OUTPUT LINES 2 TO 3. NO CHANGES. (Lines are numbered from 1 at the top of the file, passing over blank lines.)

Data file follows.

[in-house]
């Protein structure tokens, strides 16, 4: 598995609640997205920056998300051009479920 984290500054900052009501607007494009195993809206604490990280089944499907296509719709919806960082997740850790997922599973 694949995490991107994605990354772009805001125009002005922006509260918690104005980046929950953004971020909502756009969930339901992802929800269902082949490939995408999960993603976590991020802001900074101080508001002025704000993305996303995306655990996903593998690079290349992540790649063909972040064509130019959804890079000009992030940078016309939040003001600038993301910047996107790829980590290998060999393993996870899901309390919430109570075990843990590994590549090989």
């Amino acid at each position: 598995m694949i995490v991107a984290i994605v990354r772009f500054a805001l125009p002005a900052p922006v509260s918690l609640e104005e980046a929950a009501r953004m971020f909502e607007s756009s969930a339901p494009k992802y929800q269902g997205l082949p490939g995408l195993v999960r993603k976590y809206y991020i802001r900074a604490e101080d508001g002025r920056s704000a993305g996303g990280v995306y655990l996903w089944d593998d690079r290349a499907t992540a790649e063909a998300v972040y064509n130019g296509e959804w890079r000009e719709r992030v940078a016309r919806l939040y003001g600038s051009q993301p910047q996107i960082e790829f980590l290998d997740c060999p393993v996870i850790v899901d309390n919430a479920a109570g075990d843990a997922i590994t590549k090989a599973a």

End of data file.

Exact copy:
């Protein structure tokens, strides 16, 4: 598995609640997205920056998300051009479920 984290500054900052009501607007494009195993809206604490990280089944499907296509719709919806960082997740850790997922599973 694949995490991107994605990354772009805001125009002005922006509260918690104005980046929950953004971020909502756009969930339901992802929800269902082949490939995408999960993603976590991020802001900074101080508001002025704000993305996303995306655990996903593998690079290349992540790649063909972040064509130019959804890079000009992030940078016309939040003001600038993301910047996107790829980590290998060999393993996870899901309390919430109570075990843990590994590549090989």
């Amino acid at each position: 598995m694949i995490v991107a984290i994605v990354r772009f500054a805001l125009p002005a900052p922006v509260s918690l609640e104005e980046a929950a009501r953004m971020f909502e607007s756009s969930a339901p494009k992802y929800q269902g997205l082949p490939g995408l195993v999960r993603k976590y809206y991020i802001r900074a604490e101080d508001g002025r920056s704000a993305g996303g990280v995306y655990l996903w089944d593998d690079r290349a499907t992540a790649e063909a998300v972040y064509n130019g296509e959804w890079r000009e719709r992030v940078a016309r919806l939040y003001g600038s051009q993301p910047q996107i960082e790829f980590l290998d997740c060999p393993v996870i850790v899901d309390n919430a479920a109570g075990d843990a997922i590994t590549k090989a599973a």